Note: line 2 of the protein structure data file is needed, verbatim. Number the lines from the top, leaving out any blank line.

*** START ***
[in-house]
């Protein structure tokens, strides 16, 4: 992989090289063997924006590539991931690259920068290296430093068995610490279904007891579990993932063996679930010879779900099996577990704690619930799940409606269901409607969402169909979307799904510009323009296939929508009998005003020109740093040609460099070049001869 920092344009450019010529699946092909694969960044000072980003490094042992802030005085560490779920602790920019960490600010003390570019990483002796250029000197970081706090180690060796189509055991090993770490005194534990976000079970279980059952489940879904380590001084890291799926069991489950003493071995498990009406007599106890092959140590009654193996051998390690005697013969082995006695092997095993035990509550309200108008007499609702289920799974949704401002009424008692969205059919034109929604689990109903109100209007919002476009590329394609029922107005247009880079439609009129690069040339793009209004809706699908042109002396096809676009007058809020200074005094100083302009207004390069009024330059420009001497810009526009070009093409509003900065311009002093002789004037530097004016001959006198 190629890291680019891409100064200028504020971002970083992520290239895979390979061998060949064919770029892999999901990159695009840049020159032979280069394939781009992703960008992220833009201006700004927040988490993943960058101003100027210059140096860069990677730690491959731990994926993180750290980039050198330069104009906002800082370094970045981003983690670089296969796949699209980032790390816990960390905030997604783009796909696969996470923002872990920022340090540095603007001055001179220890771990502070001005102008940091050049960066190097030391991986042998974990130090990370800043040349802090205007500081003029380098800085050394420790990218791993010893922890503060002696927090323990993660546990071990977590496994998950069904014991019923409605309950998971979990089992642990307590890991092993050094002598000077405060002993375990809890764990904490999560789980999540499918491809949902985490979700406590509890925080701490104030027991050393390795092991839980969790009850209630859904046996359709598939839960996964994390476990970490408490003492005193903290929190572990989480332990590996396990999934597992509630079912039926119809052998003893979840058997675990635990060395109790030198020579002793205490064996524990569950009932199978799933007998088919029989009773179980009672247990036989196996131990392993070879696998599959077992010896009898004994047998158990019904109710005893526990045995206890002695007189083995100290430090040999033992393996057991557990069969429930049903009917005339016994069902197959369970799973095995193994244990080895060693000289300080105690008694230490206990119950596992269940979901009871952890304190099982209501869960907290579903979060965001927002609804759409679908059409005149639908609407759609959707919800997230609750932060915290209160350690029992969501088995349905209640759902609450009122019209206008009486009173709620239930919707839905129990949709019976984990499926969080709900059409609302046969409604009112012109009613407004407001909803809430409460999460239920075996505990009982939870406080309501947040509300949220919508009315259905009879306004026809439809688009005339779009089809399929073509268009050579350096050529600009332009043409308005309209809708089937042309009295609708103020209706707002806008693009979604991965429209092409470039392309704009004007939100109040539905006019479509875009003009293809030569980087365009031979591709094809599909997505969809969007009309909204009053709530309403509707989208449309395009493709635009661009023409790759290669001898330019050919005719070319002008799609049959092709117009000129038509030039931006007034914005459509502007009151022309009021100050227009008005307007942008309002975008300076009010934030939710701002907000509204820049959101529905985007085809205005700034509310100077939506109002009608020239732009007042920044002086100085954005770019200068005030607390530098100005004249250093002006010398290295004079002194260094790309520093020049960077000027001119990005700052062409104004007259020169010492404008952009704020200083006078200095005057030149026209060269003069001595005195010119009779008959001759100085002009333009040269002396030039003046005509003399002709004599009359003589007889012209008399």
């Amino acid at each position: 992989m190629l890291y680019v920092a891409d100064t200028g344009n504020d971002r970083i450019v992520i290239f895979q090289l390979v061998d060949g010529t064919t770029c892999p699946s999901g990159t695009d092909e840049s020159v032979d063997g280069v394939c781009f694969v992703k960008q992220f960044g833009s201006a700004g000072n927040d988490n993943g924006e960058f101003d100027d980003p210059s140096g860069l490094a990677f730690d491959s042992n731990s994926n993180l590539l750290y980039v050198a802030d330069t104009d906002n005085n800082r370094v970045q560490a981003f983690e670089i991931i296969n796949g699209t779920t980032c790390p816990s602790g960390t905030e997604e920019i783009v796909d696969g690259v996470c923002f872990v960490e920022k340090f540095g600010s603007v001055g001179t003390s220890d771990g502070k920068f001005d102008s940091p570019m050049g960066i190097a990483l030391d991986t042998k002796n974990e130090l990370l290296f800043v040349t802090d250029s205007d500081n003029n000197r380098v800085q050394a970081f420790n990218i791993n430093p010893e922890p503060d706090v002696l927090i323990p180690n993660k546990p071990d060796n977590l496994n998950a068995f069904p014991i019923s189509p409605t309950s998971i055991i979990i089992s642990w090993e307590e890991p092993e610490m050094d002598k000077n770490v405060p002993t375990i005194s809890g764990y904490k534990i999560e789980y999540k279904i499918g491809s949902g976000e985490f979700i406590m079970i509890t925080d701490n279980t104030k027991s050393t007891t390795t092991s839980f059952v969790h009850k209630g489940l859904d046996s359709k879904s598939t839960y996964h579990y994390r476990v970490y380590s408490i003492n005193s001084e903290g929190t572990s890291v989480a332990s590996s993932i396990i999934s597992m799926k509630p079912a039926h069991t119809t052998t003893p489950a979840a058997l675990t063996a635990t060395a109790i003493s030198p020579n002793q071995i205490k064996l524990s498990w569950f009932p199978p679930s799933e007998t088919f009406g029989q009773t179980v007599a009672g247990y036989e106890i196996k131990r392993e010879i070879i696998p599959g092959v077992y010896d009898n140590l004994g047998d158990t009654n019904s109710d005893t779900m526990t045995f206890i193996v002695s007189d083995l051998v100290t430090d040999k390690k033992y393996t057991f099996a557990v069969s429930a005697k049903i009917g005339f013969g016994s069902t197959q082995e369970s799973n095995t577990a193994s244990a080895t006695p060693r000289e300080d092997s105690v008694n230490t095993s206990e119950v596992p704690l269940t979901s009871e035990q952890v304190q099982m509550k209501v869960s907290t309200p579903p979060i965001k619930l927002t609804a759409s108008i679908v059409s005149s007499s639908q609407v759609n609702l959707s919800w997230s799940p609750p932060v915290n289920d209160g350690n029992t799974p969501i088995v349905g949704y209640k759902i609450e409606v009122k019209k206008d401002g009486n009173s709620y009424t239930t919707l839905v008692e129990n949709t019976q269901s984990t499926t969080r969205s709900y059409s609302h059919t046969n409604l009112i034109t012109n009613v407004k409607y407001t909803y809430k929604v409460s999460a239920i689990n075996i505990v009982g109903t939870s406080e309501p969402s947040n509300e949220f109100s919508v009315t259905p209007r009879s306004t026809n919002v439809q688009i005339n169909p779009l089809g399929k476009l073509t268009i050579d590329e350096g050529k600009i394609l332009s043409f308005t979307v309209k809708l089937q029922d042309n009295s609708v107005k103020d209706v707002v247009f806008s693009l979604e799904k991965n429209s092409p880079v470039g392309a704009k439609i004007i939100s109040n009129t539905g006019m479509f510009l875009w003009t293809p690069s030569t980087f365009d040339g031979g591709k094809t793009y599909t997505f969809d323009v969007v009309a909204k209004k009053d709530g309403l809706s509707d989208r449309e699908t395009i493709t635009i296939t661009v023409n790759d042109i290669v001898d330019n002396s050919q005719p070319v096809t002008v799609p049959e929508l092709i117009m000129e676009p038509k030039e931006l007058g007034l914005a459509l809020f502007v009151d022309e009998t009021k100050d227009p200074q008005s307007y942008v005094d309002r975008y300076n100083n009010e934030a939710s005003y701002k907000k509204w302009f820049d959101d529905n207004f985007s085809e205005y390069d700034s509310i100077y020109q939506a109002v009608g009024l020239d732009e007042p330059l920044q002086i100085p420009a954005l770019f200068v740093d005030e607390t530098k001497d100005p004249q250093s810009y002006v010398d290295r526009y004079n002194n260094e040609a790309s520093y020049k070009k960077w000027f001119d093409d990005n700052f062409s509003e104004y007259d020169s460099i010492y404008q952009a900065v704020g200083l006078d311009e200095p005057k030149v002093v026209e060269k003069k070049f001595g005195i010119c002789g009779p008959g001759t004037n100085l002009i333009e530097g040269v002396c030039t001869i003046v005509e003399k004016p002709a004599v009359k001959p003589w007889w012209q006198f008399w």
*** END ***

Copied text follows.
């Protein structure tokens, strides 16, 4: 992989090289063997924006590539991931690259920068290296430093068995610490279904007891579990993932063996679930010879779900099996577990704690619930799940409606269901409607969402169909979307799904510009323009296939929508009998005003020109740093040609460099070049001869 920092344009450019010529699946092909694969960044000072980003490094042992802030005085560490779920602790920019960490600010003390570019990483002796250029000197970081706090180690060796189509055991090993770490005194534990976000079970279980059952489940879904380590001084890291799926069991489950003493071995498990009406007599106890092959140590009654193996051998390690005697013969082995006695092997095993035990509550309200108008007499609702289920799974949704401002009424008692969205059919034109929604689990109903109100209007919002476009590329394609029922107005247009880079439609009129690069040339793009209004809706699908042109002396096809676009007058809020200074005094100083302009207004390069009024330059420009001497810009526009070009093409509003900065311009002093002789004037530097004016001959006198 190629890291680019891409100064200028504020971002970083992520290239895979390979061998060949064919770029892999999901990159695009840049020159032979280069394939781009992703960008992220833009201006700004927040988490993943960058101003100027210059140096860069990677730690491959731990994926993180750290980039050198330069104009906002800082370094970045981003983690670089296969796949699209980032790390816990960390905030997604783009796909696969996470923002872990920022340090540095603007001055001179220890771990502070001005102008940091050049960066190097030391991986042998974990130090990370800043040349802090205007500081003029380098800085050394420790990218791993010893922890503060002696927090323990993660546990071990977590496994998950069904014991019923409605309950998971979990089992642990307590890991092993050094002598000077405060002993375990809890764990904490999560789980999540499918491809949902985490979700406590509890925080701490104030027991050393390795092991839980969790009850209630859904046996359709598939839960996964994390476990970490408490003492005193903290929190572990989480332990590996396990999934597992509630079912039926119809052998003893979840058997675990635990060395109790030198020579002793205490064996524990569950009932199978799933007998088919029989009773179980009672247990036989196996131990392993070879696998599959077992010896009898004994047998158990019904109710005893526990045995206890002695007189083995100290430090040999033992393996057991557990069969429930049903009917005339016994069902197959369970799973095995193994244990080895060693000289300080105690008694230490206990119950596992269940979901009871952890304190099982209501869960907290579903979060965001927002609804759409679908059409005149639908609407759609959707919800997230609750932060915290209160350690029992969501088995349905209640759902609450009122019209206008009486009173709620239930919707839905129990949709019976984990499926969080709900059409609302046969409604009112012109009613407004407001909803809430409460999460239920075996505990009982939870406080309501947040509300949220919508009315259905009879306004026809439809688009005339779009089809399929073509268009050579350096050529600009332009043409308005309209809708089937042309009295609708103020209706707002806008693009979604991965429209092409470039392309704009004007939100109040539905006019479509875009003009293809030569980087365009031979591709094809599909997505969809969007009309909204009053709530309403509707989208449309395009493709635009661009023409790759290669001898330019050919005719070319002008799609049959092709117009000129038509030039931006007034914005459509502007009151022309009021100050227009008005307007942008309002975008300076009010934030939710701002907000509204820049959101529905985007085809205005700034509310100077939506109002009608020239732009007042920044002086100085954005770019200068005030607390530098100005004249250093002006010398290295004079002194260094790309520093020049960077000027001119990005700052062409104004007259020169010492404008952009704020200083006078200095005057030149026209060269003069001595005195010119009779008959001759100085002009333009040269002396030039003046005509003399002709004599009359003589007889012209008399």